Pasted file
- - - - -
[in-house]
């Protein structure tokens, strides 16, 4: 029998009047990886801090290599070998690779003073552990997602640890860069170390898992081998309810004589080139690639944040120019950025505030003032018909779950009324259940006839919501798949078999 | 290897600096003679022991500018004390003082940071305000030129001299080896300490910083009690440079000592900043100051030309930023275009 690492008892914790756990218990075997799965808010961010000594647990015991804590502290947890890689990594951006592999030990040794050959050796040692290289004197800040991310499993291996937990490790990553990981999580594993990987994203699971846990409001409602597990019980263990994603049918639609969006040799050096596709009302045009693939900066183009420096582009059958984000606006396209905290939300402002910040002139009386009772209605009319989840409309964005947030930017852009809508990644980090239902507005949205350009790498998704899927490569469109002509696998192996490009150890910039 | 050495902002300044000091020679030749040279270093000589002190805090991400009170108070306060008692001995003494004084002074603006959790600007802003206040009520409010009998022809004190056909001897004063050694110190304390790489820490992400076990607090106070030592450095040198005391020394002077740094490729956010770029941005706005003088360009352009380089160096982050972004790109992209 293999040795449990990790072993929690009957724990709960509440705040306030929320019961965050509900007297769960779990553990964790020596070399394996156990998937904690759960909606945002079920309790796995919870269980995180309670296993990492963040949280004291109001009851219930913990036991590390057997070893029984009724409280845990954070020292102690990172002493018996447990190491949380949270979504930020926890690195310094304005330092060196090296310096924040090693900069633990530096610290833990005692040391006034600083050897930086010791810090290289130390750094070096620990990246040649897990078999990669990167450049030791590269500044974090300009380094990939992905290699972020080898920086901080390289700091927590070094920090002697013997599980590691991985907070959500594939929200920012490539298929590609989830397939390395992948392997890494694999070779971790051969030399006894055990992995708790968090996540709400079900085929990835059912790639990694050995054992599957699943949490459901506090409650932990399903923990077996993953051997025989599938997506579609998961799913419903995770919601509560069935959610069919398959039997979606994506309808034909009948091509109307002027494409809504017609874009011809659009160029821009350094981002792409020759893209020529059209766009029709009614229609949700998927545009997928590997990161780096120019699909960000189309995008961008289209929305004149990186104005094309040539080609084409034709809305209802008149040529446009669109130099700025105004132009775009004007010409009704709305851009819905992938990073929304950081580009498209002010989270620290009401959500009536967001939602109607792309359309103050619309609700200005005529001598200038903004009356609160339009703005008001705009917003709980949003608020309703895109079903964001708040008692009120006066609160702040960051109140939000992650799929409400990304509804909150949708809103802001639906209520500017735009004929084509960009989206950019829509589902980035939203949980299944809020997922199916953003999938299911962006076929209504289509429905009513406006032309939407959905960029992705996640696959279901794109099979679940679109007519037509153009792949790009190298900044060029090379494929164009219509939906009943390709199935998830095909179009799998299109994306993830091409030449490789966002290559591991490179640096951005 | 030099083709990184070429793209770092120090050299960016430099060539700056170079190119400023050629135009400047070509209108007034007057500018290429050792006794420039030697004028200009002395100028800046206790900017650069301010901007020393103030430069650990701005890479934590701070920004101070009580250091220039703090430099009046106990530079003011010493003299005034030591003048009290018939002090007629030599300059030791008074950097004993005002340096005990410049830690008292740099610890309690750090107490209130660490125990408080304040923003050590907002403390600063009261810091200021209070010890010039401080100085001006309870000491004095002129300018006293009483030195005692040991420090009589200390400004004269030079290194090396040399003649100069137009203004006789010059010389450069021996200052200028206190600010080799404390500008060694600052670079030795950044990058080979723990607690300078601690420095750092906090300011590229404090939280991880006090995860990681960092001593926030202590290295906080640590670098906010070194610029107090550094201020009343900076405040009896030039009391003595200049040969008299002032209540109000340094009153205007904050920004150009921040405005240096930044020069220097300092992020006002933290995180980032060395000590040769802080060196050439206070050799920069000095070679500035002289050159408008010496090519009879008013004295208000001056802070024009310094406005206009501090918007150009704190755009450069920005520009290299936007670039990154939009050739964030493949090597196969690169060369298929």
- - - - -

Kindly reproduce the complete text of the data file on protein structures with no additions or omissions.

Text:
[in-house]
């Protein structure tokens, strides 16, 4: 029998009047990886801090290599070998690779003073552990997602640890860069170390898992081998309810004589080139690639944040120019950025505030003032018909779950009324259940006839919501798949078999 | 290897600096003679022991500018004390003082940071305000030129001299080896300490910083009690440079000592900043100051030309930023275009 690492008892914790756990218990075997799965808010961010000594647990015991804590502290947890890689990594951006592999030990040794050959050796040692290289004197800040991310499993291996937990490790990553990981999580594993990987994203699971846990409001409602597990019980263990994603049918639609969006040799050096596709009302045009693939900066183009420096582009059958984000606006396209905290939300402002910040002139009386009772209605009319989840409309964005947030930017852009809508990644980090239902507005949205350009790498998704899927490569469109002509696998192996490009150890910039 | 050495902002300044000091020679030749040279270093000589002190805090991400009170108070306060008692001995003494004084002074603006959790600007802003206040009520409010009998022809004190056909001897004063050694110190304390790489820490992400076990607090106070030592450095040198005391020394002077740094490729956010770029941005706005003088360009352009380089160096982050972004790109992209 293999040795449990990790072993929690009957724990709960509440705040306030929320019961965050509900007297769960779990553990964790020596070399394996156990998937904690759960909606945002079920309790796995919870269980995180309670296993990492963040949280004291109001009851219930913990036991590390057997070893029984009724409280845990954070020292102690990172002493018996447990190491949380949270979504930020926890690195310094304005330092060196090296310096924040090693900069633990530096610290833990005692040391006034600083050897930086010791810090290289130390750094070096620990990246040649897990078999990669990167450049030791590269500044974090300009380094990939992905290699972020080898920086901080390289700091927590070094920090002697013997599980590691991985907070959500594939929200920012490539298929590609989830397939390395992948392997890494694999070779971790051969030399006894055990992995708790968090996540709400079900085929990835059912790639990694050995054992599957699943949490459901506090409650932990399903923990077996993953051997025989599938997506579609998961799913419903995770919601509560069935959610069919398959039997979606994506309808034909009948091509109307002027494409809504017609874009011809659009160029821009350094981002792409020759893209020529059209766009029709009614229609949700998927545009997928590997990161780096120019699909960000189309995008961008289209929305004149990186104005094309040539080609084409034709809305209802008149040529446009669109130099700025105004132009775009004007010409009704709305851009819905992938990073929304950081580009498209002010989270620290009401959500009536967001939602109607792309359309103050619309609700200005005529001598200038903004009356609160339009703005008001705009917003709980949003608020309703895109079903964001708040008692009120006066609160702040960051109140939000992650799929409400990304509804909150949708809103802001639906209520500017735009004929084509960009989206950019829509589902980035939203949980299944809020997922199916953003999938299911962006076929209504289509429905009513406006032309939407959905960029992705996640696959279901794109099979679940679109007519037509153009792949790009190298900044060029090379494929164009219509939906009943390709199935998830095909179009799998299109994306993830091409030449490789966002290559591991490179640096951005 | 030099083709990184070429793209770092120090050299960016430099060539700056170079190119400023050629135009400047070509209108007034007057500018290429050792006794420039030697004028200009002395100028800046206790900017650069301010901007020393103030430069650990701005890479934590701070920004101070009580250091220039703090430099009046106990530079003011010493003299005034030591003048009290018939002090007629030599300059030791008074950097004993005002340096005990410049830690008292740099610890309690750090107490209130660490125990408080304040923003050590907002403390600063009261810091200021209070010890010039401080100085001006309870000491004095002129300018006293009483030195005692040991420090009589200390400004004269030079290194090396040399003649100069137009203004006789010059010389450069021996200052200028206190600010080799404390500008060694600052670079030795950044990058080979723990607690300078601690420095750092906090300011590229404090939280991880006090995860990681960092001593926030202590290295906080640590670098906010070194610029107090550094201020009343900076405040009896030039009391003595200049040969008299002032209540109000340094009153205007904050920004150009921040405005240096930044020069220097300092992020006002933290995180980032060395000590040769802080060196050439206070050799920069000095070679500035002289050159408008010496090519009879008013004295208000001056802070024009310094406005206009501090918007150009704190755009450069920005520009290299936007670039990154939009050739964030493949090597196969690169060369298929």